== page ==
To the general public, Catwoman is most famously known as Gotham City’s cat thief who happens to spark Batman’s morally dubious fancy. Fans of the character respect her as an independent female who gets what she wants using her own terms. If you’re a cat person, and you love those dastardly felines for their personalities, then she’s your gal. In all truth, she only truly asks for help when she needs to procure information (or brawn) from individuals who roam outside of her comfort zones.
In the new DC Universe, the reader is taken to what looks to be the early years of Catwoman’s career—within her first five years, at least. Her renumbered title introduces the heroine hastily putting on her costume while mob thugs are breaking into her apartment. But the reader must first distract away from her strapless red bra, which is the main focus in the very first page. You don’t actually see Selina Kyle’s face until page three.
Honestly, I found the first scene a little comical. Being a girl who could care less about a pair of melons, my eyes first went to the strangeness of trying to fit 10 cats in a tiny box. I’m an owner of four cats (insert cat lady joke here). Last I checked, they don’t like being stuffed into tiny boxes, let alone together. Then I thought about the impracticality of wearing a strapless bra underneath her cat suit. Sure the tightness provides some sort of backup support for the bra, but both can only do so much when leaping rooftop to rooftop to escape a gang of angry goons with machine guns and bombs.
I came in thinking that this version of Catwoman wasn’t going to be as experienced or mature as the version from before the re-launch. She isn’t rich, she isn’t careful enough to know who is attacking her apartment or why, and she’s amateurish in a sense that she will endanger her current job to scratch a guy’s face off for a past misdeed against her, effectively losing track of time and alerting a club full of mobsters with guns. In other words, it’s easy to see this character caught unawares in her underoos, but do we have to get four panels of just boob shot?
I’d like to challenge the artist, Guillem March, to wear a busty strapless bra underneath, well, anything. I dare you not to try to adjust yourself in those puppies while jogging down the street.
The last four pages, however, is the crux of the entire issue’s controversy.
Through the course of one issue, Catwoman’s apartment is fire bombed, she pisses off possibly two crime organizations, she confronts a man who possibly abused her when she was younger, and she now finds homeless. All make for a long and tiresome day, yes? Squatting in an empty penthouse overlooking Gotham City, Catwoman sits solemnly with her feline companions. Batman steps out from the shadows to confront the thief about her current activities. Catwoman pounces the Bat and gently coerces him into relations of the sexual kind. This sort of scenario happens a lot between Batman and Catwoman, but the end result is usually implied. The very last scene goes all the way, but with most of their costumes still on.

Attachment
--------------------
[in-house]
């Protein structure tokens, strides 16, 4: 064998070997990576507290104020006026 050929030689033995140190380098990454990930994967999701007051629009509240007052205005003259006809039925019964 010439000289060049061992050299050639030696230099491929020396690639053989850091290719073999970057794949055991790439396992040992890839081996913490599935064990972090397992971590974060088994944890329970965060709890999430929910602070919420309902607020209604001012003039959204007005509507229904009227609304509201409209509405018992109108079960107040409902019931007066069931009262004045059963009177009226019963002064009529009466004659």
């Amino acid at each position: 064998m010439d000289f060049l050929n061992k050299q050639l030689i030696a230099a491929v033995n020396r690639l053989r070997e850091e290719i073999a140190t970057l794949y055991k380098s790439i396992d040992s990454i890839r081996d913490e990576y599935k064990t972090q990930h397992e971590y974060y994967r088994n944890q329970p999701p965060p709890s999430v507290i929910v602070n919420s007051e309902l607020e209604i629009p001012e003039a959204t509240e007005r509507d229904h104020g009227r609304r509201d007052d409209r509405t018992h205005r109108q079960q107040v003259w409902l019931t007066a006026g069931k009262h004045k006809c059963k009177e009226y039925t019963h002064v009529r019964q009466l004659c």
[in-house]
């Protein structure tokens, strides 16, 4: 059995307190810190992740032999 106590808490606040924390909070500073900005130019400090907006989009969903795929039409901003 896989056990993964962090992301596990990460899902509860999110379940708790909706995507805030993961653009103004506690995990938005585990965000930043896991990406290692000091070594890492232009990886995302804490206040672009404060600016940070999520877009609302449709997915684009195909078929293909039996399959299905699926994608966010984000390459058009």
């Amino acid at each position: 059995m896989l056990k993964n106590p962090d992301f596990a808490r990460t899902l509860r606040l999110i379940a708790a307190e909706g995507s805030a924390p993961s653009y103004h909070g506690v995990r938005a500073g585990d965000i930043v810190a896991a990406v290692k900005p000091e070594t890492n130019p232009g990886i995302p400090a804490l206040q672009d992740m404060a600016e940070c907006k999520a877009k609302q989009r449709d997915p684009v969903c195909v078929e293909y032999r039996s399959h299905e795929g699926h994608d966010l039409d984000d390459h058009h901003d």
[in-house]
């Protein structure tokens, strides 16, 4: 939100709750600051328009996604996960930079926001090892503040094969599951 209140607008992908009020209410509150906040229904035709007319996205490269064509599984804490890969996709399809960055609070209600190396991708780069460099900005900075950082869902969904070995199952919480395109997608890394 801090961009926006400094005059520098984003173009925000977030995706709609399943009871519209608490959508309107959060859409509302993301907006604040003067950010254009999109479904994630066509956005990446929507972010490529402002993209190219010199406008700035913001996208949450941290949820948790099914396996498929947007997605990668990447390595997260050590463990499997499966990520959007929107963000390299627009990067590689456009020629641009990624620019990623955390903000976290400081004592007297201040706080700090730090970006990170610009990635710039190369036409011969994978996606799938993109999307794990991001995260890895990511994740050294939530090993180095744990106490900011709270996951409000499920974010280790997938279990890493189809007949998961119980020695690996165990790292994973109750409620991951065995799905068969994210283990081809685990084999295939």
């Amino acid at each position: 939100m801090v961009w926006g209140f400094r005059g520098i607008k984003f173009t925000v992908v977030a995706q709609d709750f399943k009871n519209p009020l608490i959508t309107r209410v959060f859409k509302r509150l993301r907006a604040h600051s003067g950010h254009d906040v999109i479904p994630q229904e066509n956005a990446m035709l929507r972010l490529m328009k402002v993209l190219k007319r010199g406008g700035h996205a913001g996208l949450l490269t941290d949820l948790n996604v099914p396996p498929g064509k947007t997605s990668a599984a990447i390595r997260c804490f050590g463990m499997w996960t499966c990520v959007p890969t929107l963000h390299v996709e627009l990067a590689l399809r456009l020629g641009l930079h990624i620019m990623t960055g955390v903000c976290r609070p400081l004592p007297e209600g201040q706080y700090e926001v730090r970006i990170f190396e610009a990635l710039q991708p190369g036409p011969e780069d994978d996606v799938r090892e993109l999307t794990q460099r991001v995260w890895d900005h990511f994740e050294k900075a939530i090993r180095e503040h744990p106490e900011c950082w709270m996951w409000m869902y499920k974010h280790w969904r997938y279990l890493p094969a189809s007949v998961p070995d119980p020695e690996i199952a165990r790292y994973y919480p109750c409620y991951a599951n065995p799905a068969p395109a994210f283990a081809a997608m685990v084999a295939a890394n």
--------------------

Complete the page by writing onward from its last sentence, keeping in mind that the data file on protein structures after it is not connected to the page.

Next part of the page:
I’ve made plenty a joke already about implication that Batman is an early finisher, so I won’t exhaust it here. While amusing to me, the last four pages caused an outcry over the need to take the scene this far. Some argue that DC is pandering to the current fan base instead of drawing in new readers. This argument can even be taken back to HBO adding graphic sex to Game of Thrones to draw in more of a female audience…because women like watching sex more than men? Who knows?
I don’t find it insulting that Catwoman just up and has semi-anonymous sex with Batman (she doesn’t know his identity) because of the emotional setbacks she had to face to get up to that point (don’t lie, we’ve all been there). I do find it a little exhausting, however, that anyone writing a female hero thinks he needs to add sex as part of her appeal. Flashing a lady’s unmentionables to gain attention is one thing—men are easy marks for a trap like that—but must we watch her have sex for no apparent reason?
I will still follow Catwoman because she presents a new yet familiar style that we haven’t seen in a while, as well as potential room for growth as long as her writers don’t keep her personality static. I will, however, drop Red Hood and the Outlaws. I had to stop reading after discovering they made Starfire, a plucky heroine from the Teen Titans group, into an indiscriminate sex-pot. Yeah, gag me with a spoon.
Form your own opinion. Go check out this and other titles from DC Comics’ New 52, go to Captain’s Comics and Toys at 1209-D Sam Rittenberg Blvd in Charleston.